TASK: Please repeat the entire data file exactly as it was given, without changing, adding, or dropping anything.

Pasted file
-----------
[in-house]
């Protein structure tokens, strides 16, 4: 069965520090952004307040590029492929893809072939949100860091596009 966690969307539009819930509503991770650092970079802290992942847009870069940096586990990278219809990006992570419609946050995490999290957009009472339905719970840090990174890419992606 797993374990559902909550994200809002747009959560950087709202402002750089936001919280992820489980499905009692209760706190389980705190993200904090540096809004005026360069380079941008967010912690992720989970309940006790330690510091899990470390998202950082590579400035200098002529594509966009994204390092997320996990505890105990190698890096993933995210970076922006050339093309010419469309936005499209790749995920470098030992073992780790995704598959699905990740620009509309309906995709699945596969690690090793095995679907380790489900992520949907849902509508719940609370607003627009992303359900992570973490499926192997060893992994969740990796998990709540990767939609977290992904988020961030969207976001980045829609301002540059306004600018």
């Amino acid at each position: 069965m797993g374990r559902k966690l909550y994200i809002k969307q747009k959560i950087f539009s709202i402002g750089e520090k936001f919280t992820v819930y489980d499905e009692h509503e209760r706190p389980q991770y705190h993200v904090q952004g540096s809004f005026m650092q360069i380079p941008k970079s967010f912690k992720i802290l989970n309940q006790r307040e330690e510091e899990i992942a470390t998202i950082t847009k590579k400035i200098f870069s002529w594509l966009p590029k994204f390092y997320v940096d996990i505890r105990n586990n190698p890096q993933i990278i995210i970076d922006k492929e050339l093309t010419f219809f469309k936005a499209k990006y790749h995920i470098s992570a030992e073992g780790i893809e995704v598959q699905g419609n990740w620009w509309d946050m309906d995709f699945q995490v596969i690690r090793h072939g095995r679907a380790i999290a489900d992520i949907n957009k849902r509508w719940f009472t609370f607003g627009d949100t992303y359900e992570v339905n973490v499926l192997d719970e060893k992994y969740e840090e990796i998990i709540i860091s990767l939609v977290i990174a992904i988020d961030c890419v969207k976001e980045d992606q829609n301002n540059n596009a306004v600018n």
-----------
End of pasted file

[in-house]
């Protein structure tokens, strides 16, 4: 069965520090952004307040590029492929893809072939949100860091596009 966690969307539009819930509503991770650092970079802290992942847009870069940096586990990278219809990006992570419609946050995490999290957009009472339905719970840090990174890419992606 797993374990559902909550994200809002747009959560950087709202402002750089936001919280992820489980499905009692209760706190389980705190993200904090540096809004005026360069380079941008967010912690992720989970309940006790330690510091899990470390998202950082590579400035200098002529594509966009994204390092997320996990505890105990190698890096993933995210970076922006050339093309010419469309936005499209790749995920470098030992073992780790995704598959699905990740620009509309309906995709699945596969690690090793095995679907380790489900992520949907849902509508719940609370607003627009992303359900992570973490499926192997060893992994969740990796998990709540990767939609977290992904988020961030969207976001980045829609301002540059306004600018």
């Amino acid at each position: 069965m797993g374990r559902k966690l909550y994200i809002k969307q747009k959560i950087f539009s709202i402002g750089e520090k936001f919280t992820v819930y489980d499905e009692h509503e209760r706190p389980q991770y705190h993200v904090q952004g540096s809004f005026m650092q360069i380079p941008k970079s967010f912690k992720i802290l989970n309940q006790r307040e330690e510091e899990i992942a470390t998202i950082t847009k590579k400035i200098f870069s002529w594509l966009p590029k994204f390092y997320v940096d996990i505890r105990n586990n190698p890096q993933i990278i995210i970076d922006k492929e050339l093309t010419f219809f469309k936005a499209k990006y790749h995920i470098s992570a030992e073992g780790i893809e995704v598959q699905g419609n990740w620009w509309d946050m309906d995709f699945q995490v596969i690690r090793h072939g095995r679907a380790i999290a489900d992520i949907n957009k849902r509508w719940f009472t609370f607003g627009d949100t992303y359900e992570v339905n973490v499926l192997d719970e060893k992994y969740e840090e990796i998990i709540i860091s990767l939609v977290i990174a992904i988020d961030c890419v969207k976001e980045d992606q829609n301002n540059n596009a306004v600018n």